7. Regarding the country's current account, the trend of adjustment of the current external imbalance observed in the first quarter is expected to continue for the remainder of the year. For 2016, a current account deficit of around 5.3% is foreseen, lower than the one registered in 2015.
  8. In Colombia, the data available on economic activity for the second quarter suggest that the economy would have grown at a pace similar to that of the first quarter. The fall in investment would have been lower, offsetting the moderation of private consumption and the low growth rates for public consumption. On the supply side, the indicators available for the second quarter of 2016 show that the industry and trade recorded favorable dynamics, while mining, agriculture, and energy had a less-dynamic performance.
  9. The seasonally adjusted labor market series show that, to May, the unemployment rate remains low, given that the labor supply (measured as the global participation rate) has fallen, which has offset the deterioration in employment creation. Job creation continues to be driven by salaried employment, which suggests that the quality has not deteriorated.
  10. Transmission of the increases in the benchmark interest rate to credit rates continues in a context in which credit has slowed down somewhat.  
  11. With all this, economic growth between 2.0% and 3.2% is expected for the second quarter. For 2016, the most likely growth figure was revised downwards, from 2.5% to 2.3%, with a forecast range between 1.5% and 3.0%. In this projection, both consumption (public and private) as well as investment continue slowing down, partly as a response to the slower dynamics of national income.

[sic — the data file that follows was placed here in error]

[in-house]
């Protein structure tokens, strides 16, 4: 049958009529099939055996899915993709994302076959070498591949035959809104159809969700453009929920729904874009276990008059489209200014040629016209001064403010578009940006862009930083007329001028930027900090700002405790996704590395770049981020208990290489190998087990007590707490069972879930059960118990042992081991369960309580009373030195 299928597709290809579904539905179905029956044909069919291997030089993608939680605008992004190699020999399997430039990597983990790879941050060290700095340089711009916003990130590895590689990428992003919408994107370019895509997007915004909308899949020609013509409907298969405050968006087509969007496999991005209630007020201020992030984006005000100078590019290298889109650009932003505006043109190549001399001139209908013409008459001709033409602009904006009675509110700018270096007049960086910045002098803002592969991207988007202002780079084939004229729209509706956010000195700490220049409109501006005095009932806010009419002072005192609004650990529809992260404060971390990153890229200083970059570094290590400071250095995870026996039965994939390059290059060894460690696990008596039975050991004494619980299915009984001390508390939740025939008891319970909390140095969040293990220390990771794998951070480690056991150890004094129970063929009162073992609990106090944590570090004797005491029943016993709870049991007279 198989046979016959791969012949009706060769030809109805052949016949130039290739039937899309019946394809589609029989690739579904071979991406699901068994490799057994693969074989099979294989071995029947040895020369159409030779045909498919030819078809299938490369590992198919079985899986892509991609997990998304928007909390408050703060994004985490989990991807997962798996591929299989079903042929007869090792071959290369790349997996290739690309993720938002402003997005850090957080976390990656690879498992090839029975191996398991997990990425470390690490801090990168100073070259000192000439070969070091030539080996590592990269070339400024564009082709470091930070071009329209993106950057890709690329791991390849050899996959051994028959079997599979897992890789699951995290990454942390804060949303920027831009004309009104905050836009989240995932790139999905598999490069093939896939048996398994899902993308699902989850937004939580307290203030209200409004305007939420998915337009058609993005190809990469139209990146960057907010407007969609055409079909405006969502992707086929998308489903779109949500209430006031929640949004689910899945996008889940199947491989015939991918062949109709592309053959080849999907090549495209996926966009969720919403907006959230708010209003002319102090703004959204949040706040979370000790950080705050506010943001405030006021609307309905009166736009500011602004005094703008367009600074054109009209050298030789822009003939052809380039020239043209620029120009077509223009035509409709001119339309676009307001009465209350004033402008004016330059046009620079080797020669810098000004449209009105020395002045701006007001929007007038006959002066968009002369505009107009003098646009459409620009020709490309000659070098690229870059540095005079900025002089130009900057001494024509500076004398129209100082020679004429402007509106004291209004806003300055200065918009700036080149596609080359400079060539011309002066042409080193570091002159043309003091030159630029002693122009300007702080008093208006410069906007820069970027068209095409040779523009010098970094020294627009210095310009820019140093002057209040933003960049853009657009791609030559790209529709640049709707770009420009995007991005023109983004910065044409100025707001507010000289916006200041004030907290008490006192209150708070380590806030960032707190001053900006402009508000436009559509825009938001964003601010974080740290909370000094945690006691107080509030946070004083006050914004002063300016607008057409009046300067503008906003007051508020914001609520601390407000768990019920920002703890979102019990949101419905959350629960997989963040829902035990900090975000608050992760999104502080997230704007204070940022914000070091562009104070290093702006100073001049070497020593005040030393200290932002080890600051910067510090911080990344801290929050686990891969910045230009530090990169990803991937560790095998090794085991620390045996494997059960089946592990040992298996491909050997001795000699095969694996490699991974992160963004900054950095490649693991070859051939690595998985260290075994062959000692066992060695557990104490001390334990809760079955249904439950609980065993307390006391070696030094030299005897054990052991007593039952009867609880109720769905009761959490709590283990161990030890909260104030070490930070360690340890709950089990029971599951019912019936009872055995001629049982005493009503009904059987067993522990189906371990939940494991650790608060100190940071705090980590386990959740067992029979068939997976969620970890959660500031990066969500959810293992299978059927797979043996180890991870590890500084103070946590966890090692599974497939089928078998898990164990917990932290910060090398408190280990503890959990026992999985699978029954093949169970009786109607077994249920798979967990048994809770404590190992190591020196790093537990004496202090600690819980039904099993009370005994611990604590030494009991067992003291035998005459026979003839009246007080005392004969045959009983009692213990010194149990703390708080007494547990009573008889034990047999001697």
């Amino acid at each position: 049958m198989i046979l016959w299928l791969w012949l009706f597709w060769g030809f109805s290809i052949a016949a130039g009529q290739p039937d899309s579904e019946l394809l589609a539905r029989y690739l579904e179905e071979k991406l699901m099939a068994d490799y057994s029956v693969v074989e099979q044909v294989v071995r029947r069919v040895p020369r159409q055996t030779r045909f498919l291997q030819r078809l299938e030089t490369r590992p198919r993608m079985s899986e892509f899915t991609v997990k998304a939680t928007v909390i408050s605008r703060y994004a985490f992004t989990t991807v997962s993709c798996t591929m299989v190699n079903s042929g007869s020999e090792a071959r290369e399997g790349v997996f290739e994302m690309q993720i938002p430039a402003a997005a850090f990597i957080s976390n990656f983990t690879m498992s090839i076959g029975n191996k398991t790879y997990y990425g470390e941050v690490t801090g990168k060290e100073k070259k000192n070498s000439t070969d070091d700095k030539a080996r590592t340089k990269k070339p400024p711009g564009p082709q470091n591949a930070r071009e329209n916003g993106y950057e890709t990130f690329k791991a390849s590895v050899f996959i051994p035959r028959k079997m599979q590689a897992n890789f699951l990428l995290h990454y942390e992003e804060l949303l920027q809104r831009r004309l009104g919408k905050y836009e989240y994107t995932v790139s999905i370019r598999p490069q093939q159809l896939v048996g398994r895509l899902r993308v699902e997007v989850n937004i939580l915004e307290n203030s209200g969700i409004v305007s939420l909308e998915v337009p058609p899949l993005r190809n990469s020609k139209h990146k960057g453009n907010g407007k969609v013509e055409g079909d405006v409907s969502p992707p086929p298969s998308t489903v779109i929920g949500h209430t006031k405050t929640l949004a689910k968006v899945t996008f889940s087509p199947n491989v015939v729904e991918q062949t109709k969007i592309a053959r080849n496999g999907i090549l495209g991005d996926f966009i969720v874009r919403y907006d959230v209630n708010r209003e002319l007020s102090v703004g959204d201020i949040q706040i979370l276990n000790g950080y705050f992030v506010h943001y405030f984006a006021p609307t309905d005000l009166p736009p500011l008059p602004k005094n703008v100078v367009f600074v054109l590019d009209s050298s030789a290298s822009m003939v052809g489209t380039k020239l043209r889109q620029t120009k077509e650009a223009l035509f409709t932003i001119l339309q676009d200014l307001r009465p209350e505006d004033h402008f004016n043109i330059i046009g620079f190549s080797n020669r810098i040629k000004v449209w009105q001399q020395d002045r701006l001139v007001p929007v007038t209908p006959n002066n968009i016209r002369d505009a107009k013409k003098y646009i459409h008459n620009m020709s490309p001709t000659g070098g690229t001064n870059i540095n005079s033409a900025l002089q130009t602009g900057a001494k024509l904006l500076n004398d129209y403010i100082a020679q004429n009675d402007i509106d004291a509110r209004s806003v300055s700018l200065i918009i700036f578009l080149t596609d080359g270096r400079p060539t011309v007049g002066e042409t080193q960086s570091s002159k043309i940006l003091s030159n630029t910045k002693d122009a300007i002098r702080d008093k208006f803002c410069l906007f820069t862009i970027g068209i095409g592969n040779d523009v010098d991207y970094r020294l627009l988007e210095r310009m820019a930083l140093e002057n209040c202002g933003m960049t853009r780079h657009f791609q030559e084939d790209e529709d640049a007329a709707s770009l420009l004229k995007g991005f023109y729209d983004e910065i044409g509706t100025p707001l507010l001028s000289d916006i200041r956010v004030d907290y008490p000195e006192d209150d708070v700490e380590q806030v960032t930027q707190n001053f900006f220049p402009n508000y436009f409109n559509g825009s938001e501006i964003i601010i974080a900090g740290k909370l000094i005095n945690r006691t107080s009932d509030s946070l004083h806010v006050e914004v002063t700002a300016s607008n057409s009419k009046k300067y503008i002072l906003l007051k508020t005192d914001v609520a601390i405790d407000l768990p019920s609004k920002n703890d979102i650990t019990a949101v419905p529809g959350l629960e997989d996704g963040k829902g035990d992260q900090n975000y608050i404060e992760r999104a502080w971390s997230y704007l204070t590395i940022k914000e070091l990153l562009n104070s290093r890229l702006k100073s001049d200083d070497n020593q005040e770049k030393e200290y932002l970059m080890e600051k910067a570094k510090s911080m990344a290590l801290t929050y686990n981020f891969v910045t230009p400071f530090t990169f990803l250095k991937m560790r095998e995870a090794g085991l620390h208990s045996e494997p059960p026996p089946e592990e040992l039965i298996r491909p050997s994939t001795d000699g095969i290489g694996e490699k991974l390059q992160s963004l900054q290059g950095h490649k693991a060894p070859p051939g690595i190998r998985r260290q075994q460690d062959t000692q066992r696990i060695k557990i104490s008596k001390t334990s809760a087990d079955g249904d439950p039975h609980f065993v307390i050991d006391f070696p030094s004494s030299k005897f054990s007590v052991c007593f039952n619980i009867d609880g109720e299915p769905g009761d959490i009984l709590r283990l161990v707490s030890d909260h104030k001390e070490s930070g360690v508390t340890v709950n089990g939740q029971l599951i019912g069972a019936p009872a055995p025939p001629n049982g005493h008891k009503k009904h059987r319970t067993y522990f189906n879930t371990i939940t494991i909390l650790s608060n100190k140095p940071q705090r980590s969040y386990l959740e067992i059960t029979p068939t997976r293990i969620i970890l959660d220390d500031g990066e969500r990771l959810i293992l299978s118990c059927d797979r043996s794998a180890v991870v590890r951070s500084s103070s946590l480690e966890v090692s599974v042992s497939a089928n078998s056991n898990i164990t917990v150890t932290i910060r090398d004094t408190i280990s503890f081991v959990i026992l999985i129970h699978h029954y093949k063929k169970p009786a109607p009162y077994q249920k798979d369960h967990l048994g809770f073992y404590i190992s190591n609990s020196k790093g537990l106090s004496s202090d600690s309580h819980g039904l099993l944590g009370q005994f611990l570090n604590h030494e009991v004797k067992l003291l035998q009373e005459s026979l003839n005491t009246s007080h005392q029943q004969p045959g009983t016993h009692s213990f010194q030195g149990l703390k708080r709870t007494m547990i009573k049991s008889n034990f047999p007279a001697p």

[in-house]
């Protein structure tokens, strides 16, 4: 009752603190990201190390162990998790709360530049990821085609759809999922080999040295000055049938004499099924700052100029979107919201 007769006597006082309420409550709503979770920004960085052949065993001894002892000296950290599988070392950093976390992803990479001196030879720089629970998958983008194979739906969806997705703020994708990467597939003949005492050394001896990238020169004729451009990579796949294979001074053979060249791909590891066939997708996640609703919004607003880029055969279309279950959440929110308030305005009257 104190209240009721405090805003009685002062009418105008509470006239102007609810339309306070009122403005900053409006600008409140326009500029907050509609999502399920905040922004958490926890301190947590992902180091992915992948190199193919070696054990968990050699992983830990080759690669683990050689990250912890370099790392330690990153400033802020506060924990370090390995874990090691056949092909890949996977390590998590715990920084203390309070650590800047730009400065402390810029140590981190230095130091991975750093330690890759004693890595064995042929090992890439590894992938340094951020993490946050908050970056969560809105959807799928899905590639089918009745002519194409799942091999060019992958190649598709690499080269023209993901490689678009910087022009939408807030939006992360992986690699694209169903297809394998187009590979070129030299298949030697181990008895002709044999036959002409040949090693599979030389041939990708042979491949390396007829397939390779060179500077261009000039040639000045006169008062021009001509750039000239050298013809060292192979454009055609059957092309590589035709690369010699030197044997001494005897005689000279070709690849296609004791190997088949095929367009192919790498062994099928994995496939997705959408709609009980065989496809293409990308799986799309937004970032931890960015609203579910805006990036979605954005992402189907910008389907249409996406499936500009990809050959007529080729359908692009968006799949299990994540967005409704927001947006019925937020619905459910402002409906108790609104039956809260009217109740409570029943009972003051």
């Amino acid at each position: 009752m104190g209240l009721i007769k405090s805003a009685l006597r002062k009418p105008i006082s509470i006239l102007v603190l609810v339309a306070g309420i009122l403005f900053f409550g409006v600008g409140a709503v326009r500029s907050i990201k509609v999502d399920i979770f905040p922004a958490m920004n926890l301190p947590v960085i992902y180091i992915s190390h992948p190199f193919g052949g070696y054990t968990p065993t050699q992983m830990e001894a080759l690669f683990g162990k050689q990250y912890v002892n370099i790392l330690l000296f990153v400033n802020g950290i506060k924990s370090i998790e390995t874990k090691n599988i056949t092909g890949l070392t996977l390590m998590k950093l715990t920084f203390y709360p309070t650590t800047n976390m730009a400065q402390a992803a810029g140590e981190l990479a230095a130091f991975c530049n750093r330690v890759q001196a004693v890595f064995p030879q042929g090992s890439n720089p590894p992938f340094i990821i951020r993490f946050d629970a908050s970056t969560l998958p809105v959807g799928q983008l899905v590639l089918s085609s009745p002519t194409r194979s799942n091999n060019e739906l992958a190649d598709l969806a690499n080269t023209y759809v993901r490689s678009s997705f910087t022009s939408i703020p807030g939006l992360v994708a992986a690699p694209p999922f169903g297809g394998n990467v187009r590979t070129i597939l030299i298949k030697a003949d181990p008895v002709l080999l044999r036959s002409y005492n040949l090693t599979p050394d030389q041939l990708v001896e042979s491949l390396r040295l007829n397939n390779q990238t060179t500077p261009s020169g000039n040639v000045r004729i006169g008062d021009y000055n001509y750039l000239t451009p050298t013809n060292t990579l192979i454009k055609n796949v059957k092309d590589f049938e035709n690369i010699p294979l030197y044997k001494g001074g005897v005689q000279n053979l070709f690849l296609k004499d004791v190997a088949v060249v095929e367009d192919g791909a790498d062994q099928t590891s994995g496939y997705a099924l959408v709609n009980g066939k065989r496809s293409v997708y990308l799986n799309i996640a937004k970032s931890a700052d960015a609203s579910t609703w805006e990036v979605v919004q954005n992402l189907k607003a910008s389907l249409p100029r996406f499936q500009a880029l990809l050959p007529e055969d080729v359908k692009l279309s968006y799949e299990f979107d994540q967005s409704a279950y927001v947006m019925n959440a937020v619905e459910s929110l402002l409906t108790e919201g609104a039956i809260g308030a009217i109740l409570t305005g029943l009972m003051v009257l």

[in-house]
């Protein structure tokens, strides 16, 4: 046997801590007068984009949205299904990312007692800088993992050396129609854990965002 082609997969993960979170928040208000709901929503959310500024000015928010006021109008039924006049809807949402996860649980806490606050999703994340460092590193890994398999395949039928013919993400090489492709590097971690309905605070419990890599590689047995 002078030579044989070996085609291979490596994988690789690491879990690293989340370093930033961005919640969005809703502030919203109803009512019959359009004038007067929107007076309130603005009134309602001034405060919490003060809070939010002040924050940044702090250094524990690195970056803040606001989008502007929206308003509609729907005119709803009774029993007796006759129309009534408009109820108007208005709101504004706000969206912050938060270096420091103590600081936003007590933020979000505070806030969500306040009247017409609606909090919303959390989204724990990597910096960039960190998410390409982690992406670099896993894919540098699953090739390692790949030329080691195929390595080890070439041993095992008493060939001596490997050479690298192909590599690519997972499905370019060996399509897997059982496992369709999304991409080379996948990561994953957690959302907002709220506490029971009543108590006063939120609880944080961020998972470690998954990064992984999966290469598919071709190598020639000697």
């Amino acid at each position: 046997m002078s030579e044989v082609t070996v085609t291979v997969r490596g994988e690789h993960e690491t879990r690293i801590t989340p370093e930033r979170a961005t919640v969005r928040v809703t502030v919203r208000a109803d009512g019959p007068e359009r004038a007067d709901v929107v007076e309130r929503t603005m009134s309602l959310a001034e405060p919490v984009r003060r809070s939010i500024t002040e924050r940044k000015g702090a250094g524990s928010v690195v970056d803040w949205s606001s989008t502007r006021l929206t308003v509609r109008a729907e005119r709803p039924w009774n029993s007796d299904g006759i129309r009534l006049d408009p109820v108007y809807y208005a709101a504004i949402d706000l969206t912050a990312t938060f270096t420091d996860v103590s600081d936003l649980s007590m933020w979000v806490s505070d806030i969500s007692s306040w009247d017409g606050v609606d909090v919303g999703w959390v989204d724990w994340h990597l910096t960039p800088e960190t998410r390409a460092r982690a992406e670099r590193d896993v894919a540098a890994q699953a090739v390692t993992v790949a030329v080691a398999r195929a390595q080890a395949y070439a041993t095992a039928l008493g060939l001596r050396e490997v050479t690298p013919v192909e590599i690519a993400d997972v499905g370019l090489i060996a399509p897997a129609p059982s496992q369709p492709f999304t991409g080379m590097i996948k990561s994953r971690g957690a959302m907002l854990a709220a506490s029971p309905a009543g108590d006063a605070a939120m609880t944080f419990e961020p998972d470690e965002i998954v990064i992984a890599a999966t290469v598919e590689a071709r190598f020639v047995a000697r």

12. For 2017, growth of the economy is estimated within a range between 1.5% and 3.5%.
  13. In June, yearly consumer inflation increased, reaching 8.60%. This increase is explained by the variation in the prices of food (14.28%), regulated items (6.71%) and, to a lesser extent, non-tradable inflation (excluding food and regulated items) (4.97%). The average of core inflation indicators increased 20 bp, standing at 6.52%. 
  14. Inflation expectations obtained from the monthly survey of economic analysts increased to one year (from 4.37% to 4.61%), but remained stable for a two-year period (moving from 3.67% to 3.68%). Those obtained from the quarterly survey of economic expectations to 1 and 2 years increased, exceeding 5.0%. Regarding the average for June, so far this month, the expectations embedded in public debt bonds (Breakeven Inflation) were relatively stable for all terms (2, 3, and 5 years), posting between 4.0% and 4.4%. 
  15. Shocks in food prices and depreciation are expected to begin fading in the second semester, which, together with monetary policy decisions, should lead inflation towards its target range during 2017.

 

In all, inflation rose due to the past depreciation of the peso, the lagged effects of El Niño (which is already over), inflation expectations exceeding the target, and by the activation of some indexation mechanisms. Similarly, the Colombian economy continues to adjust in an orderly manner to the strong shocks recorded since 2014, and the current account deficit is correcting gradually.

 

 

2. DISCUSSION AND POLICY OPTIONS